police by the appellant and which he took out from out of a bunch of keys, fitted the look. A recovery memo was prepared in which he had stated as follows:
"In the presence of the witnesses, viz., Shri Damodar Singh son of Sunder Singh, Pradhan and Liladhar Singh son of Gulab Singh Thakur, residents of Maoo, Udaibhan son of Bhikam Singh, accused in this case took out from the bunch and handed over a key saying that he had opened therewith the lock of the shop belonging to Laik Singh. The lock of the shop of Laik Singh was opened with it. It opened and closed easily. It was, therefore, taken into police possession. The lock belonging to the complainant was also taken into police possession. Memo was prepared and signatures of the witnesses were obtained." In regard to the recovery of the box the recovery memo stated as follows:-
"In the presence of the witnesses, viz., Sri Damodar Singh son of Sunder Singh and Liladhar Singh son of Gulab Singh Thakur, residents of Maoo, a tin box containing the clothes mentioned below was recovered from the water of the pond Garara, situate close to the field of Udaibhan accused, towards the west of the village, on the pointing of Udhaibhan son of Bhikam Singh Thakur, resident of Maoo. It was taken out of water and handed over by Udaibhan, accused himself. It was taken into police possession and sealed on the spot. Memo was prepared on the spot and signatures of the witnesses were obtained."
These statements, it was contended, were confessions of guilt and were not covered by s. 27 of the Evidence Act. Section 27 is in the 835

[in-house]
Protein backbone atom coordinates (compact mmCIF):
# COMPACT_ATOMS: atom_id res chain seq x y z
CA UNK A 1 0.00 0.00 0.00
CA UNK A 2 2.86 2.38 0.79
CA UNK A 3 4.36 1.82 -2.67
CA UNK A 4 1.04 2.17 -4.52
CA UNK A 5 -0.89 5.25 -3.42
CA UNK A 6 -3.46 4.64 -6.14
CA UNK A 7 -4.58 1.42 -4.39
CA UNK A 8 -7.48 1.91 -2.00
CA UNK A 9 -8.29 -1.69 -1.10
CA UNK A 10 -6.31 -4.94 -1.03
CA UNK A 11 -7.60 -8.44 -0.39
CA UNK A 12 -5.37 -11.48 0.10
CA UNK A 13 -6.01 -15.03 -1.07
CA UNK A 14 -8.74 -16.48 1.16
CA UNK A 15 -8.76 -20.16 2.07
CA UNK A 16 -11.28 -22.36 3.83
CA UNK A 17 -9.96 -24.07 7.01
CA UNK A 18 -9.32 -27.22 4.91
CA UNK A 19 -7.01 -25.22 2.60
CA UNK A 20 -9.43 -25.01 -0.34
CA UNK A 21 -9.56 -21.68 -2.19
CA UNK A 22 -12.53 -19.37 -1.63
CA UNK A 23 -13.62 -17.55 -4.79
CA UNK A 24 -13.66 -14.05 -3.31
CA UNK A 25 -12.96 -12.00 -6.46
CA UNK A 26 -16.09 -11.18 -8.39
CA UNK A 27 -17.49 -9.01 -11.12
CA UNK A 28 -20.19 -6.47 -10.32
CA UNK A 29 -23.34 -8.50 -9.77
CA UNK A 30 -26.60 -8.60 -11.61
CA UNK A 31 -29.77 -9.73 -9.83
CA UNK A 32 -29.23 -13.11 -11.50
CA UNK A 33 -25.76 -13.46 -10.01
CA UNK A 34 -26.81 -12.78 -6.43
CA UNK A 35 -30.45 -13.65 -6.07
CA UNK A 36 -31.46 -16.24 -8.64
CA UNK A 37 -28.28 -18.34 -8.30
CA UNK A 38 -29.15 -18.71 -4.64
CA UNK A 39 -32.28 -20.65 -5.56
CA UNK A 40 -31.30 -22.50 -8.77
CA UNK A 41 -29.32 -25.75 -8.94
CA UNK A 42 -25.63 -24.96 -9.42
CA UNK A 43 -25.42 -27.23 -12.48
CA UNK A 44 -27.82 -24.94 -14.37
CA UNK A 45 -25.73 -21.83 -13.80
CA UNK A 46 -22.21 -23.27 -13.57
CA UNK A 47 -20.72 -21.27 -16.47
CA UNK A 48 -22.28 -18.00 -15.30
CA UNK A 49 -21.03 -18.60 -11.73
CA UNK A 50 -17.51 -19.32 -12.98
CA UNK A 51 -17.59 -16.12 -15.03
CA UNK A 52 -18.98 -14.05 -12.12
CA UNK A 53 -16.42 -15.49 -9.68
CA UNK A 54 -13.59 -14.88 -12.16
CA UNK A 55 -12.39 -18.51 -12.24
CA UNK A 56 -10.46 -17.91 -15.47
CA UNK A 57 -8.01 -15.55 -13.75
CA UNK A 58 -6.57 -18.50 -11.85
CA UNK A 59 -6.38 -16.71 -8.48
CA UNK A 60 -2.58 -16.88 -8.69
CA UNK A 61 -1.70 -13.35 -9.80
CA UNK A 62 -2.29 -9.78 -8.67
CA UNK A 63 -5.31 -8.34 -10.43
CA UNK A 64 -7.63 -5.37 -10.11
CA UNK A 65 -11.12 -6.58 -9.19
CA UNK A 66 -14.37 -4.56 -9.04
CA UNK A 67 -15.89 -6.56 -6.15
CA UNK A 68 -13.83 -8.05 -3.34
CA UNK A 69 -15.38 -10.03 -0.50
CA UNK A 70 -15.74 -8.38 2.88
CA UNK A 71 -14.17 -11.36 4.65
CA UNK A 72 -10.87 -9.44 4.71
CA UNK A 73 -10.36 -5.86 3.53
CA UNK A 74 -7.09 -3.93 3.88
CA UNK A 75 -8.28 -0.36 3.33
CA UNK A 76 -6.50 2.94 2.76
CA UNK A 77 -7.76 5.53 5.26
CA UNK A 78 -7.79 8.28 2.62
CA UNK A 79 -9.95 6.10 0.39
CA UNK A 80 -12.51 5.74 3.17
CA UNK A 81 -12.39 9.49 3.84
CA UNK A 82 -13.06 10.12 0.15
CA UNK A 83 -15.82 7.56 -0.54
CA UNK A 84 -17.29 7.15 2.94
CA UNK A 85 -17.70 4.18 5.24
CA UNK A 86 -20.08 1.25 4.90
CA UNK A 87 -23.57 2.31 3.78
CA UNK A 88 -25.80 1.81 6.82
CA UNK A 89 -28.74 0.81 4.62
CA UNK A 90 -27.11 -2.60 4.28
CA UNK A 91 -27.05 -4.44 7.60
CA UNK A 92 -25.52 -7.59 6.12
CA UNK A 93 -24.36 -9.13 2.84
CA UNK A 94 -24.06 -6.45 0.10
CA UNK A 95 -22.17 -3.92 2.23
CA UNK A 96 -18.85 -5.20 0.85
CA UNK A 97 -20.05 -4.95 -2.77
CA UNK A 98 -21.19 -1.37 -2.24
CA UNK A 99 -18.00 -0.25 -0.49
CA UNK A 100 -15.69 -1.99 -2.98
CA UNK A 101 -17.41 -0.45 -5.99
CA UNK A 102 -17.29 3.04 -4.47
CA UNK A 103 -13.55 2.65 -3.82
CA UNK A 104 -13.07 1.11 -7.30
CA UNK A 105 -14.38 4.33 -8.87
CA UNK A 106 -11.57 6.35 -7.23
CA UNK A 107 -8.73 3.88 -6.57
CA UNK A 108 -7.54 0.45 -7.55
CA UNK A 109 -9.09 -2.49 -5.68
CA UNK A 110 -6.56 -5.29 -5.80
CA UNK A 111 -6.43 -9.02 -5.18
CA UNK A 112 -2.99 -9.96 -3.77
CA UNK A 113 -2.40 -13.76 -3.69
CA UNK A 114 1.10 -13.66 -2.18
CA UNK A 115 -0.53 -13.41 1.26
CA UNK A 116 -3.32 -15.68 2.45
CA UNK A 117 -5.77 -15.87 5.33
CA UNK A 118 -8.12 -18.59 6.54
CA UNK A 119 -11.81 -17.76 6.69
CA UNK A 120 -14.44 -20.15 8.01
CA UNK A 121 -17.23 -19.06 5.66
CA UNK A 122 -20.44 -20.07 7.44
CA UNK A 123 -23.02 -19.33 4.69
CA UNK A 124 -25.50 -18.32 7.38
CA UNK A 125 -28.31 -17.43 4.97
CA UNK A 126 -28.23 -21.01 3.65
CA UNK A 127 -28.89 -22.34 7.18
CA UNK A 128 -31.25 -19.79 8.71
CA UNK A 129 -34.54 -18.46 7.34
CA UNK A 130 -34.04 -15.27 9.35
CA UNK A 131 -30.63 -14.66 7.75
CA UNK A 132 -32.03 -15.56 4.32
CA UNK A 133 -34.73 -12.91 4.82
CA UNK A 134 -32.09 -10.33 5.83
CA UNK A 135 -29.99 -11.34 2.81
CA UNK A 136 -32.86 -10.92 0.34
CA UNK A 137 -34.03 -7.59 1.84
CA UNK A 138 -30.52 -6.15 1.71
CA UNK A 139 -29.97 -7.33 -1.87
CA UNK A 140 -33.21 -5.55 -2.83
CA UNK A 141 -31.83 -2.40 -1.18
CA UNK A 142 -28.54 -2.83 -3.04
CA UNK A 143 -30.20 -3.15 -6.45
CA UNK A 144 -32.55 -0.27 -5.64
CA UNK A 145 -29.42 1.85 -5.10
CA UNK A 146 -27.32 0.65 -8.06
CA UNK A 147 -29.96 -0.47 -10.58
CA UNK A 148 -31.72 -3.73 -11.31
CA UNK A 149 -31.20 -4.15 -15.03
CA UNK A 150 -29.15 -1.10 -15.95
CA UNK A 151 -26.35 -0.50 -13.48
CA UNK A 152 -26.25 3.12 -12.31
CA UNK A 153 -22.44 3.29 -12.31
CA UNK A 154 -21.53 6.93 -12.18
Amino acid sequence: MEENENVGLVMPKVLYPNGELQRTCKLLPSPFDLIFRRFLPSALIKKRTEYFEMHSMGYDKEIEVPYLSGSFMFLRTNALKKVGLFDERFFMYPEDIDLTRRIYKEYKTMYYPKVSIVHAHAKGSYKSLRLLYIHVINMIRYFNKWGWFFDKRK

nature of a proviso to s. 26 which interdicts the provision of confessional statements made by a person in custody of the police. Section 27 reads as under:
"How much of information received from accused may be proved.-Provided that, when any fact is deposed to as discovered in consequence of information received from a person accused of any offence, in the custody of a police officer, so much of such information, whether it amounts to a confession or not as relates distinctly to the fact thereby discovered, may be proved." Thus, s. 27 partially removes the ban placed on the reception of confessional statements under s. 26. But the removal of the ban is not of such an extent as to absolutely undo the object of s.
26. All it says is that so much of the statement made by a person accused of an offence and in custody of a police officer, whether it is confessional or not, as relates distinctly to the fact discovered is proveable. Thus, in this case taking the recovery memos the statements in regard to the key was this that the appellant handed over the key and said that he had opened the lock of the shop of the complainant with that key. The handing over of the key is not a confessional statement but the confession lies in the fact that with that key the shop of the complainant was opened and, therefore, that portion will be inadmissible in evidence and only that partion will be admissible which distinctly relates to the fact discovered i.e., the finding of the key. Similarly the recovery of the box is proveable because there is no statement of a confessional nature in that memorandum.
The Privy Council in Pulukuri Kottaya v. Emperor (1) dealt with this matter and 836